When you think of staying healthy and supporting your immune system, what’s the first thing that comes to mind? Washing your hands? Avoiding germs? Maybe taking lots of vitamin C? These approaches might help ward off illness, but do you want to know the real secret to a stronger and healthier immune system? It’s in your gut.
I. Your Gut & Your Immune System
Your immune system is a complex network of cells, tissues, organs, and signaling molecules that all work together to defend against perceived threats. Your gut and immune system are more intricately connected than researchers thought even 10 years ago! Here are some ways your gut supports your immune system: 1,2
- Immunity: Your gut houses a large number of immune cells in what’s known as gut-associated lymphoid tissue (aka, GALT). In fact, 70-80 percent of your immune system is found in these gut tissues.
- A Blocking Barrier: The epithelial cells lining your intestines link together forming a barrier that blocks harmful pathogens from entering the rest of your body and causing damage.
- Bacteria Trapping: The cells that line your digestive tract are coated with mucins and glycoproteins that trap, neutralize and excrete harmful bacteria.
- Sensors: Your intestinal cells act as sensors – sounding the alarm and recruiting immune cells to destroy foreign invaders.
- Communication: Your immune system and the millions of beneficial bacteria in your gut communicate crucial information to each other.
- Supporting Metabolism: The beneficial bacteria residing in your gut produce short-chain fatty acids and other compounds to boost immunity, reduce inflammation, and support metabolic functions.
If your gut develops dysbiosis or intestinal permeability, commonly called leaky gut, then your immune system will be thrown out of whack. So what are: A. Dysbiosis and B. Leaky Gut?
Your body’s microbiome is a cocktail of diverse organisms with thousands of different microbes performing different functions. The goal of your microbiome is to maintain homeostasis. When in homeostasis, a healthy balance of beneficial microorganisms do their jobs while bad bacteria get flagged and removed before they can replicate. So what happens when this delicate ecosystem becomes imbalanced? It will throw your immune system out of whack.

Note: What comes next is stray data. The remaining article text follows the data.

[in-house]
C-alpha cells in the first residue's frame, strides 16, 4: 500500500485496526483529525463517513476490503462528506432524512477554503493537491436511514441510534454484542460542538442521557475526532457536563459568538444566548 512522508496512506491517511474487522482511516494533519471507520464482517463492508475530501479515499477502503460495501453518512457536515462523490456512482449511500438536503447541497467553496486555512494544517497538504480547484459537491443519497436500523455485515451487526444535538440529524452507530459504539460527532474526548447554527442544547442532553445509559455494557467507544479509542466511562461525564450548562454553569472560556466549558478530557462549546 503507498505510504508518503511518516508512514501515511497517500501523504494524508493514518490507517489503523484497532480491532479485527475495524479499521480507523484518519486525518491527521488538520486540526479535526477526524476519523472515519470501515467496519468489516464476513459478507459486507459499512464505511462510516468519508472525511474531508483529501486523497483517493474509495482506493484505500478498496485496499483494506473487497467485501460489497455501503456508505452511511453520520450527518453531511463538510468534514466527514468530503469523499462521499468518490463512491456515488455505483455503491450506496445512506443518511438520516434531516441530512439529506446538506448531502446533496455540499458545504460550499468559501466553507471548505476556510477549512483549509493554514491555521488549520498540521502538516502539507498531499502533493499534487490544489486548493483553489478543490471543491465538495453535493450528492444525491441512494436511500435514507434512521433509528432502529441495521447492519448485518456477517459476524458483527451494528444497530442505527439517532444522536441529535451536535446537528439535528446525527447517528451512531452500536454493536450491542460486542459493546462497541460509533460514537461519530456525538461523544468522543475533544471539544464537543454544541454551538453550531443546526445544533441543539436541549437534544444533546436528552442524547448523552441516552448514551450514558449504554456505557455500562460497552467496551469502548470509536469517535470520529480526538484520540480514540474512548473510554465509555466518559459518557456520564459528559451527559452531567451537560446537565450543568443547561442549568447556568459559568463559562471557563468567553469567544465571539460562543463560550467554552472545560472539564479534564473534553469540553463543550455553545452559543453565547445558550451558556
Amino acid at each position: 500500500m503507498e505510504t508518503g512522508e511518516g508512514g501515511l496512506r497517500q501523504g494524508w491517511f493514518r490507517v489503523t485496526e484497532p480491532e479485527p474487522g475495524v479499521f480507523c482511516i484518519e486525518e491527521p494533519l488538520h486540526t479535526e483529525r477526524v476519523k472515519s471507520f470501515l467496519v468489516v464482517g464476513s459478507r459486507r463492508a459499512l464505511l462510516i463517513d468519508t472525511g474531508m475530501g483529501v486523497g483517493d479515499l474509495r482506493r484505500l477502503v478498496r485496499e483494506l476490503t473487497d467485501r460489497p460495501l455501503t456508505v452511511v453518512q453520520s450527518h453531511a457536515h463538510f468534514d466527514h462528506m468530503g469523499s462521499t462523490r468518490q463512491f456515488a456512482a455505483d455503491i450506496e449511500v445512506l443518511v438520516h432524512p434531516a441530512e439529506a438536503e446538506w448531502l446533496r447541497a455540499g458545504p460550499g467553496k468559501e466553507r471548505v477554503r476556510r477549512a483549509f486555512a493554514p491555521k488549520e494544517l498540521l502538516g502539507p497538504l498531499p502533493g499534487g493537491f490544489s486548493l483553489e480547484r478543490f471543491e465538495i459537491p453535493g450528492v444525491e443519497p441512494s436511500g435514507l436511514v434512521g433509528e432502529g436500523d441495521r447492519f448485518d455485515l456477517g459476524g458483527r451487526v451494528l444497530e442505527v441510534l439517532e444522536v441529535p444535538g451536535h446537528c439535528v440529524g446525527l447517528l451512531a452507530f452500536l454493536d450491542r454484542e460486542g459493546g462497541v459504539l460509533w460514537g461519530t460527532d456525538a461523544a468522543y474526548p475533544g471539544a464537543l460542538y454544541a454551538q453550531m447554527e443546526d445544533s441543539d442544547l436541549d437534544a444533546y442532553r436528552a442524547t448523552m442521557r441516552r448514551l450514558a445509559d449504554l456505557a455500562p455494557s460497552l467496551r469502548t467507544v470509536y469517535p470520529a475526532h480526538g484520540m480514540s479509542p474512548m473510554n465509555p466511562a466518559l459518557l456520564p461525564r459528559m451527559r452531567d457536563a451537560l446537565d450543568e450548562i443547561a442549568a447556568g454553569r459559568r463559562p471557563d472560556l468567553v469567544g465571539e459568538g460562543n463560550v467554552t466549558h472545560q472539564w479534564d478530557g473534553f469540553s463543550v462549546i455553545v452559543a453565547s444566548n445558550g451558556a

An imbalanced microbiome is known as dysbiosis. Dysbiosis occurs when invading microorganisms populate your gut and crowd out your “good” bacteria.3 This interferes with your gut’s ability to properly communicate and coordinate with your immune system. Worse yet, dysbiosis can cause your immune system to become overworked and hypervigilant – leading your body to mistakenly begin attacking its own cells. This is known as autoimmunity.
B: Leaky Gut
Your intestinal lining covers more than 4,000 square feet of surface area. It’s constantly bombarded with toxins and foreign pathogens from whatever you ingest.4 Because of its large surface area and constant exposure to both good and bad microbes, our digestive tract is designed to be the ultimate barrier. It lets good nutrients through to your bloodstream while keeping harmful compounds locked up tight until they can be excreted. It accomplishes this with a thin layer of cells lining the inside of your intestines; these cells are linked together by proteins called tight junctions and act as a “filter.”5
If these tight junctions become compromised, those “gaps” in your “filter” allowing nutrients to pass through get bigger and bigger and bigger — we call this a leaky gut. A leaky gut allows tiny particles never meant to enter your bloodstream to begin squeezing their way through. Your intestinal lining becomes compromised causing serious implications for your immune system.
II. Leaky Gut, Dysbiosis, and Immunity
Leaky gut and/or dysbiosis can send your immune system into a tailspin. Here’s how:
- As harmful substances leak into your bloodstream, bodily inflammation occurs. Your immune system can and/or will then go into overdrive in an attempt to address the perceived threats.
- Due to the damage to your intestinal lining, your gut cannot properly digest food. This will disrupt your microbiome’s homeostasis. Dysbiosis results.
- The dysbiosis then triggers your immune system causing your body to ramp up its immune response.
- The ramped up immune response kicks off a chain reaction of rampant inflammation and increased dysbiosis. The result? Even more damage to the lining of your gut!
This downward spiral of dysbiosis and inflammation burns out your immune system – leaving it with less and less energy to fight off foreign invaders. Fortunately, there are some simple steps you can take to heal your gut and ensure your immune system is firing on all cylinders. We’ll discuss that in part two of “How to Heal Your Gut for a Stronger Immune System.”